“He says, ‘I’m not going to sign the letter because I don’t deserve to. I didn’t help, I was in the way, I was an obstacle, but this coming year I will help, I will do the right things, I will advance the organization and next year I’ll be able to sign the letter.’”
Success With Partners
With this change in mindset mirrored throughout the organization, there have been a lot of accomplishments at RGRTA and it has allowed the agency to grow in a variety of ways. With the Rochester Institute of Technology (RIT) nearby, the partnership they have in testing, implementing and utilizing technology has continued to grow.
One of the areas they’re working together on is with the vehicle diagnostic testing pre-breakdown so when testing equipment, it will send an automatic signal back to radio control before the bus breaks down, telling them the bus is thinking about breaking down.
“It’s really pretty neat because they’ve done some things where they have major relationships with the United States military to do similar work,” says Aesch.
“They will test on our fleet of buses, technology that they’re waiting to deploy on Marine Corps tanks in the desert.” He emphasizes, “They’re testing it on our equipment.”
And when he talks about technology advancements, Aesch stresses that it’s all about achieving a strategy. Another that they’re in the process of is rolling out signage at stops to let riders know when buses are coming.
“We’re not putting them up because they’re cool,” he says. “About 70 percent of our customers who call our call center are looking for information on timeliness of when the next bus will be. Seventy percent.
“We’re doing this investment to help reduce the number of incoming calls to the call center so that we will be able to address that from an efficiency perspective.” He stresses, “It’s a very specific investment that we’re making.”
He says of the partnership, for years it was the school subsidizing a route that they provided for their students and faculty and now that relationship has increased exponentially. “The relationship really works both ways now,” he explains. “They’re buying from us, our ability to provide transportation and now we buy from them, their intellectual strength to test, train and implement multimillion-dollar technology investments we’re making.”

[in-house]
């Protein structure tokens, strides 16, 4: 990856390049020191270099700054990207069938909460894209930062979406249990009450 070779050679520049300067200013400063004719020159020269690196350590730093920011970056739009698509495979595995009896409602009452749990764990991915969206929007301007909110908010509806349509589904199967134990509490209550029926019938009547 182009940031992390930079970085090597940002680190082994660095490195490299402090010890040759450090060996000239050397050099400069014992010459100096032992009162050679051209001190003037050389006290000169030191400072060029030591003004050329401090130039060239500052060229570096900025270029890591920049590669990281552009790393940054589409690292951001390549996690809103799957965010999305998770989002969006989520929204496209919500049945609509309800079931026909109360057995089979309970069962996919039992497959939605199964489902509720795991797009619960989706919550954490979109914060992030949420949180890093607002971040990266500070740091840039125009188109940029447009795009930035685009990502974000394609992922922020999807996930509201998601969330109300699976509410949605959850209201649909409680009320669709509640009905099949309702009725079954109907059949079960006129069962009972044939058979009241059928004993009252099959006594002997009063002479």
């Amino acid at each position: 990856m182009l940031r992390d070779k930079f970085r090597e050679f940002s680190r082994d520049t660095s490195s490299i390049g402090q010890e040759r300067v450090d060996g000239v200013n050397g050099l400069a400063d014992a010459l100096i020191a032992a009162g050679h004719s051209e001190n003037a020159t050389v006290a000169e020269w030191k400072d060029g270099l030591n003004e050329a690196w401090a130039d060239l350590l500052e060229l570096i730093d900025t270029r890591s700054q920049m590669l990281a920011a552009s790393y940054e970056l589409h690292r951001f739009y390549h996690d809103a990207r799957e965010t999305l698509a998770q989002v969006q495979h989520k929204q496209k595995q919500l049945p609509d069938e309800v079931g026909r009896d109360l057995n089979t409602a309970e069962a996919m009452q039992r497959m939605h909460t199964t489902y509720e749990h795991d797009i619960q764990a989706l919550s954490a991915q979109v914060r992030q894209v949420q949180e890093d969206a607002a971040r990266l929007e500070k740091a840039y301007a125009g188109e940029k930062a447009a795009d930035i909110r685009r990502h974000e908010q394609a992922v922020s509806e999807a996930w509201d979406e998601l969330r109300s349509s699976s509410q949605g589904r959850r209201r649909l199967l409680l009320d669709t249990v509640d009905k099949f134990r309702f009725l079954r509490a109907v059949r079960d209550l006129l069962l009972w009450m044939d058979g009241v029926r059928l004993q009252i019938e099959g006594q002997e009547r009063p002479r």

He stresses, “It’s been fantastic. It really has become a two-way street of success.”
Talking about their partnership with RIT leads to a discussion of how RIT subsidizes the route and that it’s not the typical “paying for passes” that many educational institutions have with transit properties.
“Businesses would typically say, ‘Well I pay taxes, so run a bus, bring me customers, bring me employees.’ Our reaction to that is, you also pay taxes to have water lines put in but you don’t expect to just get your water for free, you’re clearly going to get a water bill at the end of the month for the water that your company consumes. So if we’re going to extend a bus line to bring you customers to shop at your mall or employees to work at your nursing home or students to go to your college, we will enter in to a business relationship to deliver that to you.”
Aesch says they share in the risk based on how many people the business and RGRTA believes will ride, but RGRTA doesn’t shoulder 100 percent of the risk. With this type of relationship, they have 52 business relationships throughout the region where the revenue exceeds what they take in through the farebox.
When providing service to the community, RGRTA questioned whether the responsibility of the agency is to provide a bus to provide service to people who ride it or if it’s to take as little money from the taxpayers to support it.
“After chewing on that for a couple months, we decided the answer was, ‘Yes,’” Aesch says. “What we did is we took and built a measurement system which takes the service side: how many people are on board a bus, and we give it a score. Then we take the cost recovery side: how much does the taxpayer have to put in, and then we give the bus a score.
“Then we add those two together and that tells us the answer to how are we doing and rather than ‘cutting service,’ as so many folks are apt to do, we’re able to go in with a microscope and then a scalpel.”